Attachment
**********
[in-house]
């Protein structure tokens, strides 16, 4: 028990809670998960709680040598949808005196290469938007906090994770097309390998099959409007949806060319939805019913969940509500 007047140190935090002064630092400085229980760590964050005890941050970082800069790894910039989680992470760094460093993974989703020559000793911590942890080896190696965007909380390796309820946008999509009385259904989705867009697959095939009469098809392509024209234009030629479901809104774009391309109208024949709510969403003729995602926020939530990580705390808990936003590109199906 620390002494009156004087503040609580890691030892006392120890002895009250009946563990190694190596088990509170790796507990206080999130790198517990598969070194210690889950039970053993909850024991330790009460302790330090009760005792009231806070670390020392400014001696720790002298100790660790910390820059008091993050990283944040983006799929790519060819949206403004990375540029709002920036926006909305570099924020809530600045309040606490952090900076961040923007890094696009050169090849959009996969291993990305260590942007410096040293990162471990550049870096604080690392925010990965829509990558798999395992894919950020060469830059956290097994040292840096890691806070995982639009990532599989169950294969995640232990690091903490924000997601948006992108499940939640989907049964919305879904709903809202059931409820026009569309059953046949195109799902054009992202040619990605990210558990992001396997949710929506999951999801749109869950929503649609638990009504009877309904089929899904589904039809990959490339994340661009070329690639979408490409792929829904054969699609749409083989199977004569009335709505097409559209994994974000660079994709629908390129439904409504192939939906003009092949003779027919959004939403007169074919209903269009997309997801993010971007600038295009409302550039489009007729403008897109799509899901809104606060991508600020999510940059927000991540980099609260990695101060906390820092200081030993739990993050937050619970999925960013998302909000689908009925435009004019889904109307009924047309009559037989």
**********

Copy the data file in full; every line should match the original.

[in-house]
């Protein structure tokens, strides 16, 4: 028990809670998960709680040598949808005196290469938007906090994770097309390998099959409007949806060319939805019913969940509500 007047140190935090002064630092400085229980760590964050005890941050970082800069790894910039989680992470760094460093993974989703020559000793911590942890080896190696965007909380390796309820946008999509009385259904989705867009697959095939009469098809392509024209234009030629479901809104774009391309109208024949709510969403003729995602926020939530990580705390808990936003590109199906 620390002494009156004087503040609580890691030892006392120890002895009250009946563990190694190596088990509170790796507990206080999130790198517990598969070194210690889950039970053993909850024991330790009460302790330090009760005792009231806070670390020392400014001696720790002298100790660790910390820059008091993050990283944040983006799929790519060819949206403004990375540029709002920036926006909305570099924020809530600045309040606490952090900076961040923007890094696009050169090849959009996969291993990305260590942007410096040293990162471990550049870096604080690392925010990965829509990558798999395992894919950020060469830059956290097994040292840096890691806070995982639009990532599989169950294969995640232990690091903490924000997601948006992108499940939640989907049964919305879904709903809202059931409820026009569309059953046949195109799902054009992202040619990605990210558990992001396997949710929506999951999801749109869950929503649609638990009504009877309904089929899904589904039809990959490339994340661009070329690639979408490409792929829904054969699609749409083989199977004569009335709505097409559209994994974000660079994709629908390129439904409504192939939906003009092949003779027919959004939403007169074919209903269009997309997801993010971007600038295009409302550039489009007729403008897109799509899901809104606060991508600020999510940059927000991540980099609260990695101060906390820092200081030993739990993050937050619970999925960013998302909000689908009925435009004019889904109307009924047309009559037989």